Can't get any Submissions...


Another problem is that the typical BJJ student learns or is at least exposed to dozens of submissions in their first few months of training but when they try to apply these techniques in live sparring they never work. This is because all the other students have also been taught the same techniques during the same period and so they are aware of them and are ready to shut them down. This often leads to the less than ideal 'Youtube Arms-Race' scenario where ambitious White-belts will scour the internet for secret techniques to catch their training partners unawares rather than just focusing on learning how to do the fundamental techniques properly. 

I advise beginners to follow the BJJ maxim - 'Position before Submission'. Focus on building your game, at least in the early stages, of getting to solid control positions such as Side Control, Mount and Back Control and then the opportunities for submissions will begin to present themselves. I also encourage building your game around submissions where you will not lose position if it doesn't get the tap. For example if you cant finish the Rear Naked Choke you are still in Back Control so you get to try it again and again until the end of the round.

Can't remember their techniques when Sparring...


As previously mentioned during your first few months of training you will be exposed to what seems like an endless amount of techniques. It is usually too difficult to remember everything you learn and it will be almost impossible to recall and use it effectively when needed in live sparring.

The first stage in the solution to this problem is to try to retain as much information as possible. Make notes on everything you learn as soon as possible after learning it. Drill the technique as much as possible after your Instructor shows it then try to drill it again a few times later in the class e.g. before each sparring round or a few reps at the end of class. This will help keep it fresh in your memory. Its also a great idea if you get to class early to grab a partner and do a few reps of the techniques you learnt in the previous class.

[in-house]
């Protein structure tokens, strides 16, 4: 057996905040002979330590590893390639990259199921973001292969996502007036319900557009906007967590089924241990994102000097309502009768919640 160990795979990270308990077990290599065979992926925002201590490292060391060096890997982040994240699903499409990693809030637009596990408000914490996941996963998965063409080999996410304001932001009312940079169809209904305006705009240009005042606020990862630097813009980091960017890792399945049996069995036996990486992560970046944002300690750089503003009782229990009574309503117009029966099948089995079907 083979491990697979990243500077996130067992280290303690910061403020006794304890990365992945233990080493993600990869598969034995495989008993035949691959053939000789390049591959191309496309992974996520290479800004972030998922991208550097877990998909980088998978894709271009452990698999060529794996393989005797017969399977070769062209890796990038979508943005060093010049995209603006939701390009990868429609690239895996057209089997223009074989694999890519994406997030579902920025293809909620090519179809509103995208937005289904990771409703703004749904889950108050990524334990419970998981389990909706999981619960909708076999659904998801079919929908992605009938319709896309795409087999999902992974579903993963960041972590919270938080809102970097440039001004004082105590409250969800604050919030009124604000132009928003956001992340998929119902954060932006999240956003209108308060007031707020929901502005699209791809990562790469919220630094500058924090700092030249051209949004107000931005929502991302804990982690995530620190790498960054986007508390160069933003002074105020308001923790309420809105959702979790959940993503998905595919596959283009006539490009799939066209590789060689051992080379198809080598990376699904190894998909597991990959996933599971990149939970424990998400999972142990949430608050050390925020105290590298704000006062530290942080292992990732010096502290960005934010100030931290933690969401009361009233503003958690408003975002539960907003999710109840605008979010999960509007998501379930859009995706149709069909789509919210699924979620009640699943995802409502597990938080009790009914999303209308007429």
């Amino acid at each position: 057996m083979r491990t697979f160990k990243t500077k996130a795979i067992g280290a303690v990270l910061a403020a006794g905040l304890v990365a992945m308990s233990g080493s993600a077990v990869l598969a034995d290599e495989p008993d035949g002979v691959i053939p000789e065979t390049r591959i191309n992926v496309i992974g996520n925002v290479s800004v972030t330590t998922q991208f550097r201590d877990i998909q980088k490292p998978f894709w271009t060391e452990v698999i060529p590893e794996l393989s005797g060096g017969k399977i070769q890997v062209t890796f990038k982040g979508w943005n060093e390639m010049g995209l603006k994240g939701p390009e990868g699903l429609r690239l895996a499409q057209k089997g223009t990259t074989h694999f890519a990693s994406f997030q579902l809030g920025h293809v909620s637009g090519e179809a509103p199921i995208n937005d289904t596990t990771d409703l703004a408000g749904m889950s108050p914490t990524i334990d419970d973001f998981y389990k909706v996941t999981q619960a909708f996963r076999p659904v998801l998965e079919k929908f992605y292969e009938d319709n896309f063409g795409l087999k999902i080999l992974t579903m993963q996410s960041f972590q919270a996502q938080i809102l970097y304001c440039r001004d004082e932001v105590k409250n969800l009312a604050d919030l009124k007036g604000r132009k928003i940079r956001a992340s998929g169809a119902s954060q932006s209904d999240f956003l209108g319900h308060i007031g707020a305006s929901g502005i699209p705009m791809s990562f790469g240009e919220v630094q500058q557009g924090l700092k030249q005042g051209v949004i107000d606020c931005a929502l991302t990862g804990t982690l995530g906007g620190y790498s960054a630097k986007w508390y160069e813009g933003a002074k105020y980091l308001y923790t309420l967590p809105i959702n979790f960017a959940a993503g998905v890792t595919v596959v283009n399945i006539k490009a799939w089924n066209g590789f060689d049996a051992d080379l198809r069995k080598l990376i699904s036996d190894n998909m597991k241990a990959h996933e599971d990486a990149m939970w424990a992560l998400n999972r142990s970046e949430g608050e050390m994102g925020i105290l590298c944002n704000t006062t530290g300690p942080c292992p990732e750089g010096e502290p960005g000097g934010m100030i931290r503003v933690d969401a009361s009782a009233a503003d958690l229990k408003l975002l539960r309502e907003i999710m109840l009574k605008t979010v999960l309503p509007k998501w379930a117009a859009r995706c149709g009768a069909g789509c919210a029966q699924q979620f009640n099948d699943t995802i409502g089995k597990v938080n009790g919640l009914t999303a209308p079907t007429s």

The key to being able to use the techniques in sparring is to find a way to speed up the decision making process. You need to write out a game-plan of exactly what you will do in each position and in each scenario. For example, when on top in Side Control rather than attempting to remember and choosing between twenty different submissions you will have one designated attack to go for. If the opponent defends this you will then transition to your secondary attack. As you progress and get more experience you will gradually expand and adapt your game-plan but you need to start somewhere or you will waste years sparring ineffectively.

Not sure what they should be doing during Rolling....


When watching beginners rolling its clear that their only objective is to win the round by any means necessary and this is something which will usually be detrimental to their long term progress.

If your're unsure about what you should be doing when rolling then try to spend some time watching the higher belts at your academy. Don't look out for spectacular techniques or trick moves but rather how do they do the basic moves, how do they move and react when they are defending a guard pass or any other common situation that you are likely to find yourself in, what sort of pace and tempo they are working at?

If possible try to video yourself rolling so you can get a clearer view of what you are actually doing in sparring compared to what you think you're doing.

Finally, try to have some objectives for each round of sparring or training session. For example, I want to use my Double Under Guard Pass or my Scissor Sweep. The afterwards go back and if possible analyse your video and see if you achieved your objectives and how you can improve upon your performance for next time.

My most important piece of advice for beginners who feel that they are not making progress is that they should not become too demoralized. All combat sports take a long time to get good at and you will go through periods where your progress plateaus and you don't feel you are making improvement. 

Over the last 20+ years of grappling training I've seen many people who looked very impressive after a few months of training but usually these same people were the ones who quit after a year or so because they stop improving at the same rate they initially did. 

Its not about who is best after six months, but who's best (and who's left) after ten years.

Please comment below if you have any other White Belt Problems not covered here that you'd like me to discuss in a future article and also please check out my other article on how to improve your BJJ Training here


How to improve your BJJ training